Start where you are, use what you’ve got.

Start where you are use what you’ve got

This is the quote I’ve had in my head and repeated to myself many time, until today I had no idea where it came from.  It turns out the quote comes from a guy named Arthur Ashe and the version I had heard was somewhat butchered. The original quote Was actually:

“Start where you are. Use what you have. Do you what you can”

Arthur also seems to have had a plethora of other good quotes that I haven’t heard before, including:

“Success is a journey, not a destination. The doing is often more important than the outcome”

“True heroism is remarkably sober, very undramatic. It is not the urge to pass all of us at whatever cost, put the urge to serve others at whatever cost”

Arthur was an American professional tennis player who in his career 3 Grand Slam titles, this isn’t a history lesson but interesting trivia all the same.

Standing at the foot of large mountains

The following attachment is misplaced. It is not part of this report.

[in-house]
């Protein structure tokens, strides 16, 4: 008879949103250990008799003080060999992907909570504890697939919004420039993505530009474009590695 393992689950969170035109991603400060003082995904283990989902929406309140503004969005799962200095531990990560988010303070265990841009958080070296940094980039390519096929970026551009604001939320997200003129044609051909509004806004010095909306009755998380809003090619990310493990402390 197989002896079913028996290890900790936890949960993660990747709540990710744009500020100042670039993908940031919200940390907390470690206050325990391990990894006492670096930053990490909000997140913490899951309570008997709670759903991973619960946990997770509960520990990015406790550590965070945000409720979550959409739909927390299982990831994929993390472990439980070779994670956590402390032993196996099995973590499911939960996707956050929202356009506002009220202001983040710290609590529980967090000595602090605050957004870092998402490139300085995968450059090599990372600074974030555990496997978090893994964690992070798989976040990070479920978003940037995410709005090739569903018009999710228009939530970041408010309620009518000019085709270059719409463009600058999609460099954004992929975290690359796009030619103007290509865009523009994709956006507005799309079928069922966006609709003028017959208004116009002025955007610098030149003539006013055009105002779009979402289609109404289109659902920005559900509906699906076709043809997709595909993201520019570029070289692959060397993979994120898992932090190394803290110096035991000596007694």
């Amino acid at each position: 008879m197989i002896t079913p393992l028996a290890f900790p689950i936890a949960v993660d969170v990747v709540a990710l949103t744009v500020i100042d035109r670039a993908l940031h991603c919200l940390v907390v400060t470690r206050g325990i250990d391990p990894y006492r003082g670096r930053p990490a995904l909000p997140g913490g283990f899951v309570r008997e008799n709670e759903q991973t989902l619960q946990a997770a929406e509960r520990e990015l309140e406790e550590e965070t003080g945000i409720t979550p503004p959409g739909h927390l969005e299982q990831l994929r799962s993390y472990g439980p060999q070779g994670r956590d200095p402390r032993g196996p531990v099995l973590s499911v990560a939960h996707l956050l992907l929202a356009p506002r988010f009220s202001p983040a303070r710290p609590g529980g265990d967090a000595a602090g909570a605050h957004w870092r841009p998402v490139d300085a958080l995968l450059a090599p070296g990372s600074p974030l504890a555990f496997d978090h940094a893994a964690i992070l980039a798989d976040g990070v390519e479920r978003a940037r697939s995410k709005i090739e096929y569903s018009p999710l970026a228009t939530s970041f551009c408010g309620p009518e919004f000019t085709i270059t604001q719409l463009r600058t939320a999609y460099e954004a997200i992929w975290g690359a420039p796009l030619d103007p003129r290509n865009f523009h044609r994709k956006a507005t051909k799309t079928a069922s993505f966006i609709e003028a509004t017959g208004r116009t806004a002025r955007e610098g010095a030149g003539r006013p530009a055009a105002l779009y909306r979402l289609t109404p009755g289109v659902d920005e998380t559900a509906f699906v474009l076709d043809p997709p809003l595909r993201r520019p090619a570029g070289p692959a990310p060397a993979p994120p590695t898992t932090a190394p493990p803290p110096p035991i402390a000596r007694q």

The utility of the start where you are quote  for me has always been to break down what seems like a dauntingly massive task. It’s easy to look at gigantic a far reaching goals and know exactly where you want to be but extremely difficult to see those first few tiny tasks on the path through to completion.

For some unknown reason I’ve only recently got round to reading the four hour work week by Tim Ferris. Despite having heard it mentioned on 1000 podcasts and cited as inspiration for 100 of the books I’ve read I’ve never actually got round to buying a copy and sitting down with it.

In this book,  as I’m sure you’re aware, Tim talks about breaking down tasks into the smallest possible actionable units. This works in much the same way.

By breaking tasks down into tiny actions we can move along the path. We can take action towards our goal. The trouble with these tiny actions and the reason is that so hard to do in the real world is it they provide us none of the satisfaction that sitting and thinking about achieving Our lofty goals does. It’s much more satisfying to sit on the sofa and think about summiting the Mountain than to start the painful process of stepping forward.

Push your stone

Every time I set my mind to Achieving something important to me I find that my brain wants to achieve the goal and a single sprint. A Single set of actions that I can start right now with a linear path to the finish line. In reality though, nothing important is Achieved this way.